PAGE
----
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RE: Working Group Decision on ISSUE-120 rdfa-prefixes

From: Paul Cotton <Paul.Cotton@microsoft.com>
Date: Mon, 8 Oct 2012 21:09:43 +0000
To: Tab Atkins Jr. <jackalmage@gmail.com>
CC: HTML WG <public-html@w3.org>
Message-ID: <AB5704B0EEC35B4691114DC04366B37F16B697FC@TK5EX14MBXC289.redmond.corp.microsoft.com>
> Based on some private correspondence, please consider this to be a Formal Objection.

We have recorded this formal objection to the WG decision on ISSUE-120 at:
http://dev.w3.org/html5/status/formal-objection-status.html#ISSUE-120 

Do you wish to maintain this Formal Objection?  If so then we will keep it on this list so that it can be presented to the W3C Director at the next transition of the HTML5 specification.  If not please let us know and we will drop it from the list.

/paulc

Paul Cotton, Microsoft Canada
17 Eleanor Drive, Ottawa, Ontario K2E 6A3
Tel: (425) 705-9596 Fax: (425) 936-7329


-----Original Message-----
From: public-html-request@w3.org [mailto:public-html-request@w3.org] On Behalf Of Tab Atkins Jr.
Sent: Tuesday, March 29, 2011 1:36 PM
To: Sam Ruby
Cc: HTML WG
Subject: Re: Working Group Decision on ISSUE-120 rdfa-prefixes

Based on some private correspondence, please consider this to be a Formal Objection.

On Tue, Mar 29, 2011 at 8:53 AM, Tab Atkins Jr. <jackalmage@gmail.com> wrote:
> On Tue, Mar 29, 2011 at 7:59 AM, Sam Ruby <rubys@intertwingly.net> wrote:
>> === Arguments not considered:
>>
>> Following are either direct quotes or paraphrases of arguments which 
>> were put forward which were not considered.
>>
>>  Running examples from the OpenGraph Protocol site through the
>>  facebook linter shows that removing the prefix declaration has no
>>  effect but changing it prevents any properties from being recognised.
>>  Code inspection of some of the other tools indicates that there are
>>  clients in Python, PHP, Ruby and Java that depend on literal 
>> matching
>>  of the string "og:".
>>
>> No change proposal was put forward suggesting that all usages be 
>> migrated to fixed prefixes.  Nor was there any evidence put forward 
>> that fixes to these tools would break content.  The fact that these 
>> tools have bugs is uncontested but that, in itself, does not help 
>> identify the proposal that draws the weakest objections.
> ...
>>  It would be important to know if Facebook's and Google's content
>>  consuming code could be made work with prebound prefixes for
>>  compatibility with legacy content that uses prefixes.
>>
>> We only consider proposals which actually were put forward.  Neither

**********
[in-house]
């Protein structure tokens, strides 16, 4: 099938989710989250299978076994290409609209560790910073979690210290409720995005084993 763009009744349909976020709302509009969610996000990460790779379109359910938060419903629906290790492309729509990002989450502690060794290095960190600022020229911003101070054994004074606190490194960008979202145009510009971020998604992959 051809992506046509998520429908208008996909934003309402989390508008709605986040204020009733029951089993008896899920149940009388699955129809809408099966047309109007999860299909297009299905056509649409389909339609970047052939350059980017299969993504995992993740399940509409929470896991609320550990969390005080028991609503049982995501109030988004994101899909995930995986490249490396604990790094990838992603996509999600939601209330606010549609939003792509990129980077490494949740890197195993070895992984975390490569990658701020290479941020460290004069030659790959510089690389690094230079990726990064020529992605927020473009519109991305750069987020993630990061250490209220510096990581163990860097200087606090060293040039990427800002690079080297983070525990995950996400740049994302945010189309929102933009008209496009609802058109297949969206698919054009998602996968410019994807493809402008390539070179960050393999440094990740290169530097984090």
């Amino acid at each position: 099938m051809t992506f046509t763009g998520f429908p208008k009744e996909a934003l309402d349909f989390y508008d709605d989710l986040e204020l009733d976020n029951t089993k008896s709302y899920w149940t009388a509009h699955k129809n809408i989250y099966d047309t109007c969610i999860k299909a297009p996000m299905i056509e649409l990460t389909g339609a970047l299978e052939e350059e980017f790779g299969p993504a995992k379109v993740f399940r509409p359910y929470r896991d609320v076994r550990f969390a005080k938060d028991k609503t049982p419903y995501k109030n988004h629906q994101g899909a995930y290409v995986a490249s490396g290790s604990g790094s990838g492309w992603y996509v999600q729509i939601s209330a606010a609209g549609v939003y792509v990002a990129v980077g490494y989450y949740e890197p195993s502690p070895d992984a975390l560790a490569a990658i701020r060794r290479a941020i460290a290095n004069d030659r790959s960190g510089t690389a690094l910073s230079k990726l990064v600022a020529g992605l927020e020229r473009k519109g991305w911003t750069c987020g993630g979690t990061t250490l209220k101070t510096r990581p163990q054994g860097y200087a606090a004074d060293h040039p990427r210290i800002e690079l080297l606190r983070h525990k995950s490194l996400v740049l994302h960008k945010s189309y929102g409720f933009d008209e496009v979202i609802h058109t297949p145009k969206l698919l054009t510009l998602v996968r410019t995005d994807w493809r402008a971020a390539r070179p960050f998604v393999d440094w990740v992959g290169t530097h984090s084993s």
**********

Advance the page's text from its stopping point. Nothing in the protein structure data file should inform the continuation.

>> change proposal proposed standardizing Facebook's or Google's prefixes.
>
> I object to these two arguments not being considered, as they are 
> directly relevant to the "we already have legacy content using 
> prefixes" argument, which was considered to be the strongest argument 
> and thus in need of disproving.
>
> If a large fraction of the legacy processing tools do *not* recognize 
> the prefix mechanism, but instead rely on fixed prefixes (that is, 
> just specially-qualified names), then that is strong evidence that 
> prefixes are too complicated, as multiple tools get them completely 
> wrong.
>
> Further, if, as a result of multiple tools actually recognizing 
> specially-qualified names instead of names with namespace prefixes, a 
> significant percentage of authored content contains "invalid" RDFa 
> with wrong or missing prefix declarations, that is also strong 
> evidence that prefixes are too complicated, and further, it is strong 
> evidence that the "legacy content" does *not* actually use the prefix 
> mechanism, but instead uses another mechanism to specially-qualify the 
> names (generally, fixed prefixes) which is invalid according to RDFa 
> and which would *fail* to be processed in conformant RDFa processors.
>
> That last bit is very important.  If we must have RDFa, then I 
> strongly object to any decision which pushes us down the RSS path 
> where no processor is conformant, and the successful processors must 
> use expensive reverse engineering to find the union of non-conformant 
> behaviors which successfully process an appropriately large fraction 
> of legacy content.  We're already walking this road, but we change 
> course with appropriate action now.
>
> ~TJ


Received on Monday, 8 October 2012 21:10:15 UTC

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